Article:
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Saudi Journal of Kidney Diseases and Transplantation
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RENAL DATA FROM THE ARAB WORLD Table of Contents   
Year : 2009  |  Volume : 20  |  Issue : 4  |  Page : 677-680
Infection-free hemodialysis: Can it be achieved?


Bahrain Specialist Hospital, Manama, Bahrain

Correspondence Address:
Jafar Al-Said
Bahrain Specialist Hospital, Manama
Bahrain
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PMID: 19587520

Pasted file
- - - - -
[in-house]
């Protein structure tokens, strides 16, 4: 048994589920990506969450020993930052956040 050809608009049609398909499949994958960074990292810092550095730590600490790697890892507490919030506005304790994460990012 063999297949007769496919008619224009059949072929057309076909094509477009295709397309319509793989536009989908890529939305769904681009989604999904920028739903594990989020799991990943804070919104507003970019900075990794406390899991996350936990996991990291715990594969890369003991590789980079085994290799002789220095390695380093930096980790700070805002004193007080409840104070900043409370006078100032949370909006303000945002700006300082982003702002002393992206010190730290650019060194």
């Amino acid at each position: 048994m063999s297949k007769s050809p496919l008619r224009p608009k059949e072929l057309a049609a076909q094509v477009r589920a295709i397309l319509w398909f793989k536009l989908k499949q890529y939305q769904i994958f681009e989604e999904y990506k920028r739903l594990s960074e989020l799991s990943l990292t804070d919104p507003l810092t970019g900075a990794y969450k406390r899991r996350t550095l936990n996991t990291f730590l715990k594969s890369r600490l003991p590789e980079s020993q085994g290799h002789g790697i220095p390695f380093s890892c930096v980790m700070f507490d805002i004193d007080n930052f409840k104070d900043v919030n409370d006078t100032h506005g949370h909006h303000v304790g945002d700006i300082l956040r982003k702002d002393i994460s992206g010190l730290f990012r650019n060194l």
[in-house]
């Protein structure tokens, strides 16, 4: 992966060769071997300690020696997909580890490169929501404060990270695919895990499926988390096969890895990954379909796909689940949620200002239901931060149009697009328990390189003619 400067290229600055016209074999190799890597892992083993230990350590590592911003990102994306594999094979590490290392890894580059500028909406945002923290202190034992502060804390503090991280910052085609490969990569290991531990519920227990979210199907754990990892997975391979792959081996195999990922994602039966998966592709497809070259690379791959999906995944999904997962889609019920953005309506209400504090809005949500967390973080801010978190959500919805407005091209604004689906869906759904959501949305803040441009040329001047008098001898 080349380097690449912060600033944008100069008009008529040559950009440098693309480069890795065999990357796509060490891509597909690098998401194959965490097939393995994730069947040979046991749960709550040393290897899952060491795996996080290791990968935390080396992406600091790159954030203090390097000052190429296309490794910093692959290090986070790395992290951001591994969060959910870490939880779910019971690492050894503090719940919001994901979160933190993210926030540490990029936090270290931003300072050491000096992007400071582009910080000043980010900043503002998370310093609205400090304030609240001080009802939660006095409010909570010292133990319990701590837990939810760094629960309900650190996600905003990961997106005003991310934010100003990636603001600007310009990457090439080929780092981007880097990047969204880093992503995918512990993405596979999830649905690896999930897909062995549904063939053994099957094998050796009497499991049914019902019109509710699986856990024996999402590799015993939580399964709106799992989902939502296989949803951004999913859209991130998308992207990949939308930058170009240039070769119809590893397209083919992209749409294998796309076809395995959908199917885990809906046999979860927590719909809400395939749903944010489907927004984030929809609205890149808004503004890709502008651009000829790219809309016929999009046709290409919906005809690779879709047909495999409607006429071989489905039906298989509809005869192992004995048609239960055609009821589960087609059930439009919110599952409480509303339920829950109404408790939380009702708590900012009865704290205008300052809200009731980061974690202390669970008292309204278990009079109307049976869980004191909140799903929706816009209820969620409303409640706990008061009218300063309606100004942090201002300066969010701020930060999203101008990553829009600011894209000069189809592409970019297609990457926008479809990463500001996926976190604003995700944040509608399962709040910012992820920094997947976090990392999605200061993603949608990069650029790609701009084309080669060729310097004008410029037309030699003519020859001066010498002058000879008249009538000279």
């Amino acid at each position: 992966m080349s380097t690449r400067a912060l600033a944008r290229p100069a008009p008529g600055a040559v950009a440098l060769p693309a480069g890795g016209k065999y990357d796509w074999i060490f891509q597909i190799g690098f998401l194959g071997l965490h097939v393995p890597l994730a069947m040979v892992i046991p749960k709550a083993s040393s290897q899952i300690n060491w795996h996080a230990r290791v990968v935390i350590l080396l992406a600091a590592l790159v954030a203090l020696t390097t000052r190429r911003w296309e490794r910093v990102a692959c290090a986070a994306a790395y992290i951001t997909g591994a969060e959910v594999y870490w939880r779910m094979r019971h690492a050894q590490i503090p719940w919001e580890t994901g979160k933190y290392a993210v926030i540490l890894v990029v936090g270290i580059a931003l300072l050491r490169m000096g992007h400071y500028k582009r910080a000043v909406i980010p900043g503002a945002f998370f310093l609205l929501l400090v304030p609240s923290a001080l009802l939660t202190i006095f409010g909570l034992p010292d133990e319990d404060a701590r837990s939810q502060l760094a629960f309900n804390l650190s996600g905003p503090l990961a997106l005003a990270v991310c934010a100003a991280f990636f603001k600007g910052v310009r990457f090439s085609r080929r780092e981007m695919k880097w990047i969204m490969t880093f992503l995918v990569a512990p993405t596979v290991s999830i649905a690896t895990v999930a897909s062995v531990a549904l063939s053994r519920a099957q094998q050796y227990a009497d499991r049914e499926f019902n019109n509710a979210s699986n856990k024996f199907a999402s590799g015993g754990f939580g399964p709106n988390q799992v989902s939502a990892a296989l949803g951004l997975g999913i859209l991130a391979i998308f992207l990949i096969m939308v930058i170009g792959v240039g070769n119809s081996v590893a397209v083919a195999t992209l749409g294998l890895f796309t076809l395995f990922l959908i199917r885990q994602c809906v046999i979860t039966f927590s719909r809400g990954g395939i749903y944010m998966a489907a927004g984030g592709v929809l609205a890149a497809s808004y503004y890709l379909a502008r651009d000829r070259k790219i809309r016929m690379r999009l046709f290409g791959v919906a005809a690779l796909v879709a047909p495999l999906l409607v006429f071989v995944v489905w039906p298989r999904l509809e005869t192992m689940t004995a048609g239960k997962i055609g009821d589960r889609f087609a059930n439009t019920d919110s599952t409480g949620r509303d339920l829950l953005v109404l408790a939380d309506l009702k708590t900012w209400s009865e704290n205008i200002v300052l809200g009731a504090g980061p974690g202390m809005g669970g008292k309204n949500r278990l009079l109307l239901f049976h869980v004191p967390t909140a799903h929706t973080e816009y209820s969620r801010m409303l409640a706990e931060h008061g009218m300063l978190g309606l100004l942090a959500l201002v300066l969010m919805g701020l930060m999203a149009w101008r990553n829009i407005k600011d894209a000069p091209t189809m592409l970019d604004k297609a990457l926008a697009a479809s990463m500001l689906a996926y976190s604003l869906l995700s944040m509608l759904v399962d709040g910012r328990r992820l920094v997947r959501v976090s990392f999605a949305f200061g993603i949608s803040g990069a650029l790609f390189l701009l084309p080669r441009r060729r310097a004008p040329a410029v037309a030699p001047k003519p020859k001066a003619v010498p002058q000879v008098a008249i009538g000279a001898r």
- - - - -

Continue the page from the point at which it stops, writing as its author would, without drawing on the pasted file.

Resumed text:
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Infection is the second most common cause of mortality in patients with end stage re­nal disease (ESRD). Following strict aseptic precautions during a hemodialysis (HD) session could reduce dialysis-related infection, thereby reducing mortality and morbidity rates. This retrospective study was undertaken to identify the prevalence of dialysis-related bacteremia, sepsis, and catheter infections during HD at Bahrain Specialist Hospital, Bahrain, after following rigid infection control pro­cedures. All HD sessions performed between January 2004 and December 2007 were included. Strict aseptic precautions were observed for every patient in our dialysis unit. The patients' demographic characteristics as well as presence of hypertension (HTN), diabetes mellitus (DM) and use of immunosuppressive drugs were recorded. Results of culture of dialysis catheter tip were collected for all catheters removed or changed during the study period. Catheter surface culture yielding more than 15 colonies and catheter lumen culture yielding more than 1000 CFU/mL were considered positive. All episodes of rigors, chills, bacteremia, and sepsis were recorded. Overall, a total of 1084 HD sessions performed on 46 patients were studied. The mean age of the study patients was 55.2 years (SE 2.5). Fifty four percent were male, 50% had DM, 85% had HTN and 11% were immunosuppressed. With implementation of strict aseptic precautions no catheter-related infection, bacteremia or sepsis was found. Culture of 50 dialysis catheters showed Diptheroid in three patients, MRSE in two patients and MSSE, Enterobacter, and Klebsiella in one patient each. None of the study patients had signs or symptoms of infection or bacteremia. Our study further indicates that following strict aseptic precautions during HD sessions can reduce, if not eliminate, infection as a major cause of mortality and morbidity.


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